August 2008

Victoria Bosch Murray


This marks an author's first online publication Victoria Bosch Murray's poetry has appeared in Field, Tar River Poetry, The Cortland Review, Marlboro Review, Salamander, Bellingham Review, The Potomac, and elsewhere. She curates a poetry series, Poetribe, and is a contributing editor at Salamander.

There's Always a Sailboat    

in somebody's yard, always
a boat for sale beside the road
under a tarp blue as southern seas
or exposed. More often

than not you stop
and say, "I always wanted
to get away. Go around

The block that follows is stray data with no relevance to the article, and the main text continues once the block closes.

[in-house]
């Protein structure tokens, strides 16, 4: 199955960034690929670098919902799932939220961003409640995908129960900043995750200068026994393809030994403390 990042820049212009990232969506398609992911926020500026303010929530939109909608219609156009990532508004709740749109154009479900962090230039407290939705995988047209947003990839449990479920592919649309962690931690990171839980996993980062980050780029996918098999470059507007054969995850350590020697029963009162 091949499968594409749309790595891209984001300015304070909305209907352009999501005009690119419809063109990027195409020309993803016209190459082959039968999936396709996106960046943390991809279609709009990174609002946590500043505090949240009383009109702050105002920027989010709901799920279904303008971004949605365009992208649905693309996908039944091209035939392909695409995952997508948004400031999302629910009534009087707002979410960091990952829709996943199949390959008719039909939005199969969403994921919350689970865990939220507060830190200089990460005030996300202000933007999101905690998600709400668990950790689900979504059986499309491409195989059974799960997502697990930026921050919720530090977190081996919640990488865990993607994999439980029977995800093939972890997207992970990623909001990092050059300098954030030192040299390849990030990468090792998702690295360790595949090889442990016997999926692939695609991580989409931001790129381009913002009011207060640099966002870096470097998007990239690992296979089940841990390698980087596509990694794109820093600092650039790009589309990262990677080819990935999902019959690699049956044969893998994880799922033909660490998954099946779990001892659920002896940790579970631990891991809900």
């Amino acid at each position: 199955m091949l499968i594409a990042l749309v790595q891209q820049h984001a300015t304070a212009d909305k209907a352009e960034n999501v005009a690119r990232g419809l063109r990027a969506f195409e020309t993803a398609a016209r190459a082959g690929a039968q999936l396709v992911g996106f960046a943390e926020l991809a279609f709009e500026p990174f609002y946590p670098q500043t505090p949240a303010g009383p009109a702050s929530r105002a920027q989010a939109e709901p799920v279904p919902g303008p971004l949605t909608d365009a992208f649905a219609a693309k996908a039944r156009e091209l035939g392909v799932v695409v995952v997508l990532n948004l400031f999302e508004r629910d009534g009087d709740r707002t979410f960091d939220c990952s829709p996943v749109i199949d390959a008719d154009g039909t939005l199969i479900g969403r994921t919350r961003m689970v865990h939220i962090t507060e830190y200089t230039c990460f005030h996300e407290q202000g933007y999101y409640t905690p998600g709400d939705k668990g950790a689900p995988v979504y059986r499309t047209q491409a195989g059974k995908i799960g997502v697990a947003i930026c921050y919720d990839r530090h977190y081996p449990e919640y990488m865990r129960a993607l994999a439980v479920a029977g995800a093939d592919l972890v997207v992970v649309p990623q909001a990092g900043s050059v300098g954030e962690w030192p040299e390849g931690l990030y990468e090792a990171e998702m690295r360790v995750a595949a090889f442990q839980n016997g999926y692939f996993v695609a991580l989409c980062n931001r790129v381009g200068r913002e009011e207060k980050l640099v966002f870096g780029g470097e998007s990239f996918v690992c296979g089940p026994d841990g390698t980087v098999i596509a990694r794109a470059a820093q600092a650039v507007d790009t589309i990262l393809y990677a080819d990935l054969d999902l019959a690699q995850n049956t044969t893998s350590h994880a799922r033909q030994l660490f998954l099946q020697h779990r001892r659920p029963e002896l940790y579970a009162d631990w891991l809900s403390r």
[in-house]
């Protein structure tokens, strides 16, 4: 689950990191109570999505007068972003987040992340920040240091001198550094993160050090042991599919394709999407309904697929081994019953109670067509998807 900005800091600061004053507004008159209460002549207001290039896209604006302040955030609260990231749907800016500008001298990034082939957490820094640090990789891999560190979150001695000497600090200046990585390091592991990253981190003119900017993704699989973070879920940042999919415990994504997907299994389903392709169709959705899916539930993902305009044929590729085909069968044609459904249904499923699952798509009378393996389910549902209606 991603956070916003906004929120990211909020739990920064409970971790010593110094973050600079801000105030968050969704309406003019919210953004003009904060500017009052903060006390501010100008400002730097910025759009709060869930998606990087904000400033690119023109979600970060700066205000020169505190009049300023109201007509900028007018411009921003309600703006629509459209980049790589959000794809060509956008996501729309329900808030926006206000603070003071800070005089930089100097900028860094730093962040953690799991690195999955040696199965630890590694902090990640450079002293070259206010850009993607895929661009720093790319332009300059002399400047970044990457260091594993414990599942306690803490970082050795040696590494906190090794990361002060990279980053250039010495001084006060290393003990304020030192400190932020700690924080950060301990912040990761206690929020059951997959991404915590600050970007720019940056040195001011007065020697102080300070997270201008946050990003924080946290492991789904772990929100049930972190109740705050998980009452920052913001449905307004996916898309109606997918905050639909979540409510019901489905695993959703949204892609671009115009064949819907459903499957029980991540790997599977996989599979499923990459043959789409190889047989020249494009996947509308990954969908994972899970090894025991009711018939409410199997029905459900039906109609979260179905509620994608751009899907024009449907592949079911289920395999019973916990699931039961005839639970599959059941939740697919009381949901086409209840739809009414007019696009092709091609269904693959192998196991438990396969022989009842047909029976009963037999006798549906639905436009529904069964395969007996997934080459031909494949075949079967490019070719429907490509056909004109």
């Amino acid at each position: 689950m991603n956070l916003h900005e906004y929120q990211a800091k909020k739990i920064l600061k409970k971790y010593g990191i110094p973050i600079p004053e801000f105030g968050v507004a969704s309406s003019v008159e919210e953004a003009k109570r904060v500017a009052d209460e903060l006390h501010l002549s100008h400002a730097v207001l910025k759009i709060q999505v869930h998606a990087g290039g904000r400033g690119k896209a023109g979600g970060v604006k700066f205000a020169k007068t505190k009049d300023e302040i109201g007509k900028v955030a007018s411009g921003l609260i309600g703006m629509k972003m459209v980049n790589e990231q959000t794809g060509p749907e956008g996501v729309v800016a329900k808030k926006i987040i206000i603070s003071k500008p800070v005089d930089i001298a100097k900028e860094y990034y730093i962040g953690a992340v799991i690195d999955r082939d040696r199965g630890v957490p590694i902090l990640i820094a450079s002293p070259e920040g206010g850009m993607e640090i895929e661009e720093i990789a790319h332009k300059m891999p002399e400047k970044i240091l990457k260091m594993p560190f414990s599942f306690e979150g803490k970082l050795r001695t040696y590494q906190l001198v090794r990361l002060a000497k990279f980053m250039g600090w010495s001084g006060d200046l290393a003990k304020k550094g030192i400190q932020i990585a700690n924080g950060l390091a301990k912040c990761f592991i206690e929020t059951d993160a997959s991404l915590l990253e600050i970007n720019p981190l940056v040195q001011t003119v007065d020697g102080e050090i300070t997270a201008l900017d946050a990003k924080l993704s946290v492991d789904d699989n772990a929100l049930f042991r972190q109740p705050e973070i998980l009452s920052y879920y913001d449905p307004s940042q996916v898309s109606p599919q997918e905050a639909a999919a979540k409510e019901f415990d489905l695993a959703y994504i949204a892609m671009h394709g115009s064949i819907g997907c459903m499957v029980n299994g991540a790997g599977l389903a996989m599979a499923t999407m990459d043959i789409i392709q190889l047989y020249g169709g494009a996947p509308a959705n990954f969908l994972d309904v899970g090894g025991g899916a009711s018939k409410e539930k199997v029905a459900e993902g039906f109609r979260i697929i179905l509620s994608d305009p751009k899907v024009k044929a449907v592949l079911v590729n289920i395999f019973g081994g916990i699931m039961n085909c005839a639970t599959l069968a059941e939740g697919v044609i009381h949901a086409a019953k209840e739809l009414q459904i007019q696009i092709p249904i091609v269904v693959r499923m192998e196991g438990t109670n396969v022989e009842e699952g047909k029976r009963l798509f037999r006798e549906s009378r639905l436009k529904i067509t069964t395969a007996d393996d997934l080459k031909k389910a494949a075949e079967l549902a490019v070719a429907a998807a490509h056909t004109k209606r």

the world, see the sights."

You park two wheels
on the grassy limit of lawn;

you tap the hull on blocks,
landlocked, paint peeled, teak tatty.
You look thoughtful and (yes, the owners hope!)
natty, your stance as wide as water, rocking

as you barter
weather and leaf, wind, against
anything that might take us

scudding down the road.



The Measure of Happiness    

The thermometer achingly single.
My calf spooned against
yours beneath
the down. Cold
negotiated for warmth
like our barn, grandfathered, like
our pasture, fallow. If we clear it
we can run a horse, maybe two—

Oh bountiful paddock of summer, untamed
thatch of foxglove, phlox, butterfly weed.
Flight of flicker, sparrow. Oriole beguiled
above our unturned bed of sunflower and thistle,
our tufted tryst of saplings cut flat.
The apple whipped, the sumac surrendered,
nest of bunting, all blue.



Victoria Bosch Murray: Poetry
Copyright ©2008 The Cortland Review Issue 40The Cortland Review